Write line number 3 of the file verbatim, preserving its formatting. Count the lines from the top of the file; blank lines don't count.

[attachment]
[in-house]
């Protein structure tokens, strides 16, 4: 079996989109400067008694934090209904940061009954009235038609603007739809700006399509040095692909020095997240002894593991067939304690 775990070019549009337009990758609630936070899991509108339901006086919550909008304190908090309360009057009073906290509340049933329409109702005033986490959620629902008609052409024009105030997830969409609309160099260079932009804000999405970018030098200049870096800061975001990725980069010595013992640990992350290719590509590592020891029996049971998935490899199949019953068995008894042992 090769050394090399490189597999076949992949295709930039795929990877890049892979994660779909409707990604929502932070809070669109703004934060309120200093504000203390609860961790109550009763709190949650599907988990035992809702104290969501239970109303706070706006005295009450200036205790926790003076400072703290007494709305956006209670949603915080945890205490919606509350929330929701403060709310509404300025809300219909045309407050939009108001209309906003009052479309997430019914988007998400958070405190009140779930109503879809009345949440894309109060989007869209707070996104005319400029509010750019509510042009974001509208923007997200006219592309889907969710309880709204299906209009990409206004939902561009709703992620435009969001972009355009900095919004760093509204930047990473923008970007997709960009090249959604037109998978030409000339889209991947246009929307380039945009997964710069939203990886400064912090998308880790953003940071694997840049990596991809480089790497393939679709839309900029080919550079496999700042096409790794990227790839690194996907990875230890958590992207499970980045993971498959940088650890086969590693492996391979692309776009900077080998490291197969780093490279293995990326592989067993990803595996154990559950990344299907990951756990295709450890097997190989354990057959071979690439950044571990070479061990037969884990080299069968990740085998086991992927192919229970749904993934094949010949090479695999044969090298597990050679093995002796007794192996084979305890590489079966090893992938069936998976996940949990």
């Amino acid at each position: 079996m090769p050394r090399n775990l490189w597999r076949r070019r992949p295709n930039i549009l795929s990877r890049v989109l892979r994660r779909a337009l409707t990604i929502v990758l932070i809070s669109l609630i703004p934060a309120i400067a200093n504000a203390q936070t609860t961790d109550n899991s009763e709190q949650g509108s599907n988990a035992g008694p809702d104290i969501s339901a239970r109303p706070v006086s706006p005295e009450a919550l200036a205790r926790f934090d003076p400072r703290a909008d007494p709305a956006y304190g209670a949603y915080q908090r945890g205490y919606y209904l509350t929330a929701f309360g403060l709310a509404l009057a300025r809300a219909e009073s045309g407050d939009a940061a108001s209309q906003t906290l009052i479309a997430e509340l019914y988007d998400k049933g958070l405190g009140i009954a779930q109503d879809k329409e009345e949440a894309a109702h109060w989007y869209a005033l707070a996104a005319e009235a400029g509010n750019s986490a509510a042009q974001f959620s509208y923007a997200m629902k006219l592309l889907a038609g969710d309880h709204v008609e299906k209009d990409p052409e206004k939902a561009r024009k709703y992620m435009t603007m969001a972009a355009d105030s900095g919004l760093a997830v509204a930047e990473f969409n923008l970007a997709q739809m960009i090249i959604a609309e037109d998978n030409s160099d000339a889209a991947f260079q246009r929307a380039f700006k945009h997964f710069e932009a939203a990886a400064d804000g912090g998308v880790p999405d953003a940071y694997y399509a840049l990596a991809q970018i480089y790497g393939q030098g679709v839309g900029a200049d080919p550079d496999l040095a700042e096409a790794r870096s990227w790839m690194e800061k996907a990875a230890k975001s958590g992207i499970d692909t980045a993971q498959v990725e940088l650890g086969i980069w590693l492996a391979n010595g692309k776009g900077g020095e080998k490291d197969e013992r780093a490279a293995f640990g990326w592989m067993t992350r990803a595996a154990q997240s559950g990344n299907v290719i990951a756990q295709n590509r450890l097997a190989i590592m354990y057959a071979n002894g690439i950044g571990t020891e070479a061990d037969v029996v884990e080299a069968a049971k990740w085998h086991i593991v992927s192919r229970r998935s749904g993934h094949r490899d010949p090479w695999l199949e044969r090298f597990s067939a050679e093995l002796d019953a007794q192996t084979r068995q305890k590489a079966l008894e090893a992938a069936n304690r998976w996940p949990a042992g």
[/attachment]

């Amino acid at each position: 079996m090769p050394r090399n775990l490189w597999r076949r070019r992949p295709n930039i549009l795929s990877r890049v989109l892979r994660r779909a337009l409707t990604i929502v990758l932070i809070s669109l609630i703004p934060a309120i400067a200093n504000a203390q936070t609860t961790d109550n899991s009763e709190q949650g509108s599907n988990a035992g008694p809702d104290i969501s339901a239970r109303p706070v006086s706006p005295e009450a919550l200036a205790r926790f934090d003076p400072r703290a909008d007494p709305a956006y304190g209670a949603y915080q908090r945890g205490y919606y209904l509350t929330a929701f309360g403060l709310a509404l009057a300025r809300a219909e009073s045309g407050d939009a940061a108001s209309q906003t906290l009052i479309a997430e509340l019914y988007d998400k049933g958070l405190g009140i009954a779930q109503d879809k329409e009345e949440a894309a109702h109060w989007y869209a005033l707070a996104a005319e009235a400029g509010n750019s986490a509510a042009q974001f959620s509208y923007a997200m629902k006219l592309l889907a038609g969710d309880h709204v008609e299906k209009d990409p052409e206004k939902a561009r024009k709703y992620m435009t603007m969001a972009a355009d105030s900095g919004l760093a997830v509204a930047e990473f969409n923008l970007a997709q739809m960009i090249i959604a609309e037109d998978n030409s160099d000339a889209a991947f260079q246009r929307a380039f700006k945009h997964f710069e932009a939203a990886a400064d804000g912090g998308v880790p999405d953003a940071y694997y399509a840049l990596a991809q970018i480089y790497g393939q030098g679709v839309g900029a200049d080919p550079d496999l040095a700042e096409a790794r870096s990227w790839m690194e800061k996907a990875a230890k975001s958590g992207i499970d692909t980045a993971q498959v990725e940088l650890g086969i980069w590693l492996a391979n010595g692309k776009g900077g020095e080998k490291d197969e013992r780093a490279a293995f640990g990326w592989m067993t992350r990803a595996a154990q997240s559950g990344n299907v290719i990951a756990q295709n590509r450890l097997a190989i590592m354990y057959a071979n002894g690439i950044g571990t020891e070479a061990d037969v029996v884990e080299a069968a049971k990740w085998h086991i593991v992927s192919r229970r998935s749904g993934h094949r490899d010949p090479w695999l199949e044969r090298f597990s067939a050679e093995l002796d019953a007794q192996t084979r068995q305890k590489a079966l008894e090893a992938a069936n304690r998976w996940p949990a042992g």